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Seiont II in the Menai Strait

Seiont II at the quayside

The grab from the Seiont II, displayed outside the Maritime Museum, Victoria Dock, Caernarfon

in 2003

The first Seiont was built in 1901 by Lytham Engineering Co. Ltd. for the Caernarfon Harbour Trust. She was kept busy as a tug as there were still many sailing vessels to be towed in the Menai Strait. She also performed the duties as buoy tender.

In her time the mud in the harbour was dug out with shovels and spades, by a squad of workers, and loaded into boats, which were towed out into the tideway by the Seiont. She was sold for further service in 1937 and replaced by the Seiont II.

Seiont II was a steam dredger and buoy tender.
The vessel was built, on the river Weaver, by W J Yarwood of Northwich, who have built hundreds of small vessels since 1840.
It was built in yard No. 604, for its customer - Caernarfon Harbour Trust, and was launched on 17th September 1937.
Completed on 11th November of the same year.

Seiont II served the Caernarfon Harbour Trust well for 42 years, working in the Menai Strait between Caernarfon Bar and Penmon (easterly point of Anglesey) and dredging the berths alongside the Slate Quarry in Victoria Dock and at the Oil Wharf.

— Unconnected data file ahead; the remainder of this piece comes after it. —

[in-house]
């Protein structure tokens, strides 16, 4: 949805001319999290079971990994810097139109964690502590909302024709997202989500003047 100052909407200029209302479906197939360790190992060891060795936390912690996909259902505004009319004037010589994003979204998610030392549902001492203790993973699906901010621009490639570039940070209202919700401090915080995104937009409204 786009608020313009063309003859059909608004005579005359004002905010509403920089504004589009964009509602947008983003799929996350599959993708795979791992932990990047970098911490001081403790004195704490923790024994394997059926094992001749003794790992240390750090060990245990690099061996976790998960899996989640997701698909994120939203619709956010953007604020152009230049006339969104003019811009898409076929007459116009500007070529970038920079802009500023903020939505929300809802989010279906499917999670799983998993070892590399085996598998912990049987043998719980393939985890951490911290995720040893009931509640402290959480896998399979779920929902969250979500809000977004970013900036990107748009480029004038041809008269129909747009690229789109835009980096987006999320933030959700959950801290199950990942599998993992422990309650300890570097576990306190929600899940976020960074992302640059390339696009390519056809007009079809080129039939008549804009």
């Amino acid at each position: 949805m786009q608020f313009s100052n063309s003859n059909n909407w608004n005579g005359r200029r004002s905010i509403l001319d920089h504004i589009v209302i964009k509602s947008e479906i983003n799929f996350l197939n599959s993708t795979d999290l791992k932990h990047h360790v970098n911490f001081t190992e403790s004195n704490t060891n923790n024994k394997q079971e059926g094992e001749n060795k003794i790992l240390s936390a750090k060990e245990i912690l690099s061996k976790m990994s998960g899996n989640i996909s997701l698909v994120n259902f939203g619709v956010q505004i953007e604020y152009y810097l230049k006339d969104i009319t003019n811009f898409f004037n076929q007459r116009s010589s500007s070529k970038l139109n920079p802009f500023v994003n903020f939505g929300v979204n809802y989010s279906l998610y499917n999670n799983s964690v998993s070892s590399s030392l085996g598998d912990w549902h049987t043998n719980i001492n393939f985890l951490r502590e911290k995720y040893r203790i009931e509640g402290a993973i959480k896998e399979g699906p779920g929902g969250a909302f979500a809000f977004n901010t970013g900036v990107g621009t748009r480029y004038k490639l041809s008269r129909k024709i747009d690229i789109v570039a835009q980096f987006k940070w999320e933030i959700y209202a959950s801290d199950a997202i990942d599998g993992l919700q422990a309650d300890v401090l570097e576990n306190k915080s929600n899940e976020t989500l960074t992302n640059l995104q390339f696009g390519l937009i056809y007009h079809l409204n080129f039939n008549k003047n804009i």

Taken out of service by the Harbour Trust in 1978, Seiont II was saved from the scrap yard by a local body formed for that purpose - the Seiont II Maritime Trust - who persuaded the Maritime Museum of Wales to purchase the vessel and to fund the necessary repairs. At that time there operated a scheme to employ and train young men and it was by their efforts, under the guidance of skilled supervisors, that the Seiont II was repaired and re-commissioned in March 1986. She was brought back to the Menai Strait under her own steam and was steamed 3 or 4 times each year.

In 1990 ownership was transferred to the Seiont II Maritime Trust, who then had the responsibility for the ongoing maintenance. Increasingly the costs of maintaining the engine, and particularly the boiler, became too much. In 1999 the vessel was broken up but the engine was saved, with a hope that it might one day be on display in a Caernarfon museum. This was not to be, so the engine was stored outdoors, at Port Dinorwig (Y Felinheli), until 17 April 2002, when it was delivered to Markham Grange Steam Museum, on loan for 4 years.

On 1st January 2005 the engine was back in steam.

Displacement of 108 tons
Length of 86.8 ft. (26.5 metres)
Beam of 20 ft. (6 metres)

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